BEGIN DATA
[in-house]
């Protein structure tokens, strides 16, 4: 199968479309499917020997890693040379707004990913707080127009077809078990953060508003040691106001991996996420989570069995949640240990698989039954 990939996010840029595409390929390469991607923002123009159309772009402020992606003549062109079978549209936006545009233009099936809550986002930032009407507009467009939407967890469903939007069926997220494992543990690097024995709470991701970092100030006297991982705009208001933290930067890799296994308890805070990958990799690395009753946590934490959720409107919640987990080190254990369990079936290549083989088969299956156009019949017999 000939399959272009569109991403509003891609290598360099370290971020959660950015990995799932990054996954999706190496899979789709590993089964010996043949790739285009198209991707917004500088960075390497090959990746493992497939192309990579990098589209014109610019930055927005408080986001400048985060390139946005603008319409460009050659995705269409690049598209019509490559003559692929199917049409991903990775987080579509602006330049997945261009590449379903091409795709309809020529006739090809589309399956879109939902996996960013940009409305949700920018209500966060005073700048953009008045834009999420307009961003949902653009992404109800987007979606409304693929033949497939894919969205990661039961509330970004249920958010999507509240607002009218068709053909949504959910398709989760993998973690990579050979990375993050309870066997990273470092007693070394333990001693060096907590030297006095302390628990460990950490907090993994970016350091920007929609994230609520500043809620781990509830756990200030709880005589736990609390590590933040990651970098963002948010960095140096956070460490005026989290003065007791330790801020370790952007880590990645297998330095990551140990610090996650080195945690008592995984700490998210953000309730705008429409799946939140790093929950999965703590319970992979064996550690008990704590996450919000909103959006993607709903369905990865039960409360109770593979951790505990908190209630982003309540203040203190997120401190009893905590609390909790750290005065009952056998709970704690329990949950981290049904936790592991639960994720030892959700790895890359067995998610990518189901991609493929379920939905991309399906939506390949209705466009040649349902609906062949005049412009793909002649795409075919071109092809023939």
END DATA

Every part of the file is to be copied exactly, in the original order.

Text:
[in-house]
């Protein structure tokens, strides 16, 4: 199968479309499917020997890693040379707004990913707080127009077809078990953060508003040691106001991996996420989570069995949640240990698989039954 990939996010840029595409390929390469991607923002123009159309772009402020992606003549062109079978549209936006545009233009099936809550986002930032009407507009467009939407967890469903939007069926997220494992543990690097024995709470991701970092100030006297991982705009208001933290930067890799296994308890805070990958990799690395009753946590934490959720409107919640987990080190254990369990079936290549083989088969299956156009019949017999 000939399959272009569109991403509003891609290598360099370290971020959660950015990995799932990054996954999706190496899979789709590993089964010996043949790739285009198209991707917004500088960075390497090959990746493992497939192309990579990098589209014109610019930055927005408080986001400048985060390139946005603008319409460009050659995705269409690049598209019509490559003559692929199917049409991903990775987080579509602006330049997945261009590449379903091409795709309809020529006739090809589309399956879109939902996996960013940009409305949700920018209500966060005073700048953009008045834009999420307009961003949902653009992404109800987007979606409304693929033949497939894919969205990661039961509330970004249920958010999507509240607002009218068709053909949504959910398709989760993998973690990579050979990375993050309870066997990273470092007693070394333990001693060096907590030297006095302390628990460990950490907090993994970016350091920007929609994230609520500043809620781990509830756990200030709880005589736990609390590590933040990651970098963002948010960095140096956070460490005026989290003065007791330790801020370790952007880590990645297998330095990551140990610090996650080195945690008592995984700490998210953000309730705008429409799946939140790093929950999965703590319970992979064996550690008990704590996450919000909103959006993607709903369905990865039960409360109770593979951790505990908190209630982003309540203040203190997120401190009893905590609390909790750290005065009952056998709970704690329990949950981290049904936790592991639960994720030892959700790895890359067995998610990518189901991609493929379920939905991309399906939506390949209705466009040649349902609906062949005049412009793909002649795409075919071109092809023939």